Though the island remains relatively flat, the surprising beauty of the hills and valleys that lay within the boundaries of Saint Andrew has often been likened to the rugged and mountainous terrains of our neighbouring Caribbean islands. From Mount Hillaby, the highest point in the island, which extends down towards the untouched beaches to hidden bays that meet the shores, the parish of St. Andrew remains an unspoiled wonder.
Top Places to Visit in St. Andrew
Coming in at 1115 ft/ 343 meters above sea level, Mount Hillaby is the highest point in Barbados, offering epic views of the north and east of the island.
Turners Hall Woods
Turners Hall, is one of the few surviving tropical forests that once blanketed our entire island. This beautiful 50-acre wood should be one of the island's national treasures. Lush vegetation, winding paths, trails and a wide array of flora and fauna make this an interesting location to explore. It’s also an ideal location for those who love the great outdoors and the adventure seekers who love to hike.”
Morgan Lewis Windmill
During December and April, the Barbados National Trust treats visitors to a walk down memory lane, the star attraction - Morgan Lewis Windmill - is put to work demonstrating the bygone process of grinding sugar cane into Sugar. This experience is unique to this hemisphere as Morgan Lewis remains as the only refurbished sugar mill in Barbados and one of only two in the Caribbean. Off-Season, the Mill offers a simple tour/ exhibit of the equipment that was once used to produce sugar and is a great place to stop for refreshments as you make your way around the island.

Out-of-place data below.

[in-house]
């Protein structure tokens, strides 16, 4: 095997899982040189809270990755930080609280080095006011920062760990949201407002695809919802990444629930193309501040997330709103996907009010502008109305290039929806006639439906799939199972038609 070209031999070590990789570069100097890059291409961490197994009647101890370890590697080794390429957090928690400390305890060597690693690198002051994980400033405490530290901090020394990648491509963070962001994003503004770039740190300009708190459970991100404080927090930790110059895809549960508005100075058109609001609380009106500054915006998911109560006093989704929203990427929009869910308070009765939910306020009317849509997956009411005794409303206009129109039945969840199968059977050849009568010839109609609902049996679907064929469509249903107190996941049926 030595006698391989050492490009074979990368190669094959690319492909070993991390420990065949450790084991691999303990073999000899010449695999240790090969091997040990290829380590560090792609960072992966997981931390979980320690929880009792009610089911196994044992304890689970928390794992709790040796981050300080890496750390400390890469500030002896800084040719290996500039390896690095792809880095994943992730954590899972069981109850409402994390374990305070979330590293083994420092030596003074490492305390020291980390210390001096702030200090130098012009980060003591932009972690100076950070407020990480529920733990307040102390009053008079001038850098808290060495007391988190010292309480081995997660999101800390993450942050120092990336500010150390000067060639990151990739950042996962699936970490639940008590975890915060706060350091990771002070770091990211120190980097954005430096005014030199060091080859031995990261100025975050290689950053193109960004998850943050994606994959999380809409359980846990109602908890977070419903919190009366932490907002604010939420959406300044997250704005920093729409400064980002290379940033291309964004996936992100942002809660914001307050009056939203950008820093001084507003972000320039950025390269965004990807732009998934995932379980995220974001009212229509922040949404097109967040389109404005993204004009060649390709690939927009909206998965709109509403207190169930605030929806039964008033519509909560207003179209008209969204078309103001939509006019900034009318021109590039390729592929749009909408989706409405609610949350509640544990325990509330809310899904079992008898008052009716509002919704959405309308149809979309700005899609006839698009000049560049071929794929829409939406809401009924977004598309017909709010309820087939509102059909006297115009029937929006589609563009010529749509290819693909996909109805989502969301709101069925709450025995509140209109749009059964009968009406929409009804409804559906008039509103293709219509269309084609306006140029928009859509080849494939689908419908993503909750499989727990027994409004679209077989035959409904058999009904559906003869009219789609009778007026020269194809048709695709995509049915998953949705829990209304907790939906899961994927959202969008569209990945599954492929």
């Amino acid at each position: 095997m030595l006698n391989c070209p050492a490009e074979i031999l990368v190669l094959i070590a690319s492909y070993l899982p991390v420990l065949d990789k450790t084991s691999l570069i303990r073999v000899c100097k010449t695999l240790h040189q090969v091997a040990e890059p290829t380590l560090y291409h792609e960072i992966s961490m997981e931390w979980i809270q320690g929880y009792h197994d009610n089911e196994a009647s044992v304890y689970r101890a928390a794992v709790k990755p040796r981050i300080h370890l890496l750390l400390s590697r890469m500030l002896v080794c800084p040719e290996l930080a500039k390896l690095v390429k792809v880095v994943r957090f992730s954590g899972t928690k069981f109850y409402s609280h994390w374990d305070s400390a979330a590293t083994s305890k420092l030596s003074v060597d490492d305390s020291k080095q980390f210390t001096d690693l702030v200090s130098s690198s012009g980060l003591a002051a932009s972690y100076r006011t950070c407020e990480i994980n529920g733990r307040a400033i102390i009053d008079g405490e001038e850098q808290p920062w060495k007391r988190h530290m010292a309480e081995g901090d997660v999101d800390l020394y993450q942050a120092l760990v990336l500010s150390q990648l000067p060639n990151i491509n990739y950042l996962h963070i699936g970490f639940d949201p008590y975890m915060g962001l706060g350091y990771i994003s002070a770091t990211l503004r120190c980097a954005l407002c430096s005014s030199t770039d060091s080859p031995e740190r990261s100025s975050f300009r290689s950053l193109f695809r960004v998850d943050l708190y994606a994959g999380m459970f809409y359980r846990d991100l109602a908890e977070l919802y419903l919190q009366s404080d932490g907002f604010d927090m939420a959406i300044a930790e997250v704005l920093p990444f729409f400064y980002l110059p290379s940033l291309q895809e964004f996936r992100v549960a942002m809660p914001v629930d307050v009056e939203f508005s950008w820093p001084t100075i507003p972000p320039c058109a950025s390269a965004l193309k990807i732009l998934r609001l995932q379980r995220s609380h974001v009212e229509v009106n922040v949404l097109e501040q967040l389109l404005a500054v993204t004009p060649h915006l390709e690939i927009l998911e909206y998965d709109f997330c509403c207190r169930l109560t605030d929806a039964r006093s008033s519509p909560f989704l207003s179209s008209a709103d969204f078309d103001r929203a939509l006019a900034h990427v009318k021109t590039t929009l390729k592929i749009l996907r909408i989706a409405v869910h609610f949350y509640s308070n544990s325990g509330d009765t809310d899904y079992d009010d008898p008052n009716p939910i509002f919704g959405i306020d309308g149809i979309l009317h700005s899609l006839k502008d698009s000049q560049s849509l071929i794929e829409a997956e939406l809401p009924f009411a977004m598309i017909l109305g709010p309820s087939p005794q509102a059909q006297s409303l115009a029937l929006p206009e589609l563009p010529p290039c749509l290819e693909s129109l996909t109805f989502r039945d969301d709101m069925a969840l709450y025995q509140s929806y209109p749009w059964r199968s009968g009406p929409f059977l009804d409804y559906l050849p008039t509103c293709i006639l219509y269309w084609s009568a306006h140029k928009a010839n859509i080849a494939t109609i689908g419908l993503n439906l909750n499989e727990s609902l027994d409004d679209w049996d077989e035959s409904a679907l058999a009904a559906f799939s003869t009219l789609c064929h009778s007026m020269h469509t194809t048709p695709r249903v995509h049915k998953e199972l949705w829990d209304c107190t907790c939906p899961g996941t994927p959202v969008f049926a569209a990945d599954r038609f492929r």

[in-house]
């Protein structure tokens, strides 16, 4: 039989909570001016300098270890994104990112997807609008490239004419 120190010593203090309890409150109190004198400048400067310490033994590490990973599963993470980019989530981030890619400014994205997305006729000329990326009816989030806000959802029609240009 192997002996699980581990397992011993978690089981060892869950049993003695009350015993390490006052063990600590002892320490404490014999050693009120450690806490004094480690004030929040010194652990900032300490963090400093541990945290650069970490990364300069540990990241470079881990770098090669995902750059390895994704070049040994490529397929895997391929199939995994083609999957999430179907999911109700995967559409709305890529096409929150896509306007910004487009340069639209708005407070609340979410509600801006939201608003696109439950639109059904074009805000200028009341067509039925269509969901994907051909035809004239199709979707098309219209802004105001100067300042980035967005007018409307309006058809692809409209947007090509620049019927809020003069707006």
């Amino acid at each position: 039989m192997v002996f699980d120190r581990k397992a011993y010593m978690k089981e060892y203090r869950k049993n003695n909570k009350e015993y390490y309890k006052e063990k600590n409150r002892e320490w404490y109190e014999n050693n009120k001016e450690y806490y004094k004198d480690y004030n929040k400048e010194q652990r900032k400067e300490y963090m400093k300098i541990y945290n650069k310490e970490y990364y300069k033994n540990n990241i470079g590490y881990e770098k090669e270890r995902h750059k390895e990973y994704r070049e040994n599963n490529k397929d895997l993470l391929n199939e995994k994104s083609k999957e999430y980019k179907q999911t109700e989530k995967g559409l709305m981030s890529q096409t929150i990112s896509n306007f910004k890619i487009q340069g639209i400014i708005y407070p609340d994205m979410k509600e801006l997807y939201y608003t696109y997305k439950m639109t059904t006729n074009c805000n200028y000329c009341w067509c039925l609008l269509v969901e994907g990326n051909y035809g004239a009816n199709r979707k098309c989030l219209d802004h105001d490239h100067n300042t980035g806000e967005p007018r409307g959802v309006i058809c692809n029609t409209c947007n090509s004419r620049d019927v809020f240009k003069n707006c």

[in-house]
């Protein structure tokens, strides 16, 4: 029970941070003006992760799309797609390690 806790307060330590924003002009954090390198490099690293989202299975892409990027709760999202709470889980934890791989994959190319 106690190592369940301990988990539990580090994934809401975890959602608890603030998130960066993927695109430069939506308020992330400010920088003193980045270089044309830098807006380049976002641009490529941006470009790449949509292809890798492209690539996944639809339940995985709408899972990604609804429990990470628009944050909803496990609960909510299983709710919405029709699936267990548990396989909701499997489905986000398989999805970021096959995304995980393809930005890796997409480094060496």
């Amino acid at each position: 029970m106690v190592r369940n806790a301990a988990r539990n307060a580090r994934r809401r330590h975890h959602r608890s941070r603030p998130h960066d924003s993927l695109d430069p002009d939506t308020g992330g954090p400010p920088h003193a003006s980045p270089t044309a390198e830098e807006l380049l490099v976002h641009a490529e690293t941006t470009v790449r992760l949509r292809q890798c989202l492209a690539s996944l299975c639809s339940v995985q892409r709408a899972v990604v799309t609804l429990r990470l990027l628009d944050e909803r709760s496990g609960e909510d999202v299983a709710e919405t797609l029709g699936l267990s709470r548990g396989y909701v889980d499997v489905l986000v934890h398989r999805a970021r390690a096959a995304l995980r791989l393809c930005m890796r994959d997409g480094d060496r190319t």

The only mountain in the island is hidden away within this district and at three hundred and forty (340) meters above sea level, our highest point Mount Hillaby is actually a summit. The summit of an extensive underwater mount range that extends beneath the depths of the ocean from Trinidad to as far north as Puerto Rico, peeping out of the water to create our island - a geological wonder.
Through locations like the Scotland District, we have come to appreciate our geological heritage. Our little island comprises clay stones, chalk and volcanic ash and has rock formations dating between 30 and 50 million years old, folded and sculpted to create unique sedimentary rock forms in the area.
If you have an underlying desire to lounge on an expanse of lush green grass, in a quiet, remote area of the island while listening to the roar of the Atlantic ocean, then this may be the place for you! The park typically acts as a rest stop for weekly travellers exploring the countryside but on weekends it transforms from a quiet retreat to a bustling picnic area, where tourists and Bajan families enjoy the social ambience offered by an array of picnic tables and tall shady trees.
Cherry Tree Hill
No parish top 10 would be complete without an interesting story or a bit of folklore and for the parish of St. Andrew, its Cherry tree Hill.